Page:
The forthcoming consultation to equalise the financial thresholds of incorporated and unincorporated charities is welcome news, but other tensions in meeting the requirements of the regulatory regimes for both companies and charities will remain.
Take the issue of proxy voting. The Companies Act 2006 gives proxies a number of rights, some of which might override what your articles say.
A number of the provisions in this act recognise that charitable companies are different from companies generally and are therefore modified accordingly, but this leaves room for trustees to misunderstand the regulatory requirements.
Take the provision related to objects clauses. Some trustees thought they would need to change their objects clauses when this provision in the Companies Act came into force in order to remain charitable. This isn't the case, but it's caused some worried enquiries to the Charity Commission.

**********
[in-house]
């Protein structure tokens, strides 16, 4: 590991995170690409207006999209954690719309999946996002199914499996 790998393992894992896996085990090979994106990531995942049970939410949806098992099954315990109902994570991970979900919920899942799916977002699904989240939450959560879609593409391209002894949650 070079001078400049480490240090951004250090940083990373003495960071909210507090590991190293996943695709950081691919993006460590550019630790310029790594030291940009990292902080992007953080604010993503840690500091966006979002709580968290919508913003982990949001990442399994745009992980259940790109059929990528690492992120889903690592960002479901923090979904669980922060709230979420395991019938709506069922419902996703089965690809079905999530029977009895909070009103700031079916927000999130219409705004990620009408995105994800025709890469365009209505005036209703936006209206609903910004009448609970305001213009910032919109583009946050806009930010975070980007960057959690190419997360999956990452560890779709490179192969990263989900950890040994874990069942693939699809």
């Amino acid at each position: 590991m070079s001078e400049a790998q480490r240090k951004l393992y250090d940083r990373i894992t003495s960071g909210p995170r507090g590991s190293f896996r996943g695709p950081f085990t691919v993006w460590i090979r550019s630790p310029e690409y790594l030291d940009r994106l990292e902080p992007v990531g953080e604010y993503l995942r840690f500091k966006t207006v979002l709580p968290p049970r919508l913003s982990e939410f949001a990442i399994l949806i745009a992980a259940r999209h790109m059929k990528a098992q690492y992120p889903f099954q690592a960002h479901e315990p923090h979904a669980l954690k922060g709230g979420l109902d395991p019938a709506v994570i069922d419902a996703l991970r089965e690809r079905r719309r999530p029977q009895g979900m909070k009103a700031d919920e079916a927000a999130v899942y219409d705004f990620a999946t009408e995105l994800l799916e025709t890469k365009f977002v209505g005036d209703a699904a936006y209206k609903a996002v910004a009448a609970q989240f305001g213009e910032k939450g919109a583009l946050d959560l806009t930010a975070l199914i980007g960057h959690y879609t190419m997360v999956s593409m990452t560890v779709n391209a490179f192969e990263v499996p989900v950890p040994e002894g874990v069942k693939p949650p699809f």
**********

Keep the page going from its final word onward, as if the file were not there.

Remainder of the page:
And what if your accounts are delayed? You have to supply these to both Companies House and the commission. The first will fine you if you're late; the second will show your accounts as 'overdue' on its website.
The eventual introduction of the charitable incorporated organisation will see some of these tensions and duplications vanish for those charities that choose to convert. But many will decide CIOs aren't suitable for them and will still have to meet the requirements of both regulators.
The good news is that the Companies Act modifies some of the general provisions in the case of charitable companies, so there's no conflict. Trustees just need to be aware of these modifications or get advice from someone in the know. The Institute of Chartered Secretaries and Administrators website at www.icsa.org.uk is a good place to start.
Rosie Chapman is executive director of policy and effectiveness at the commission.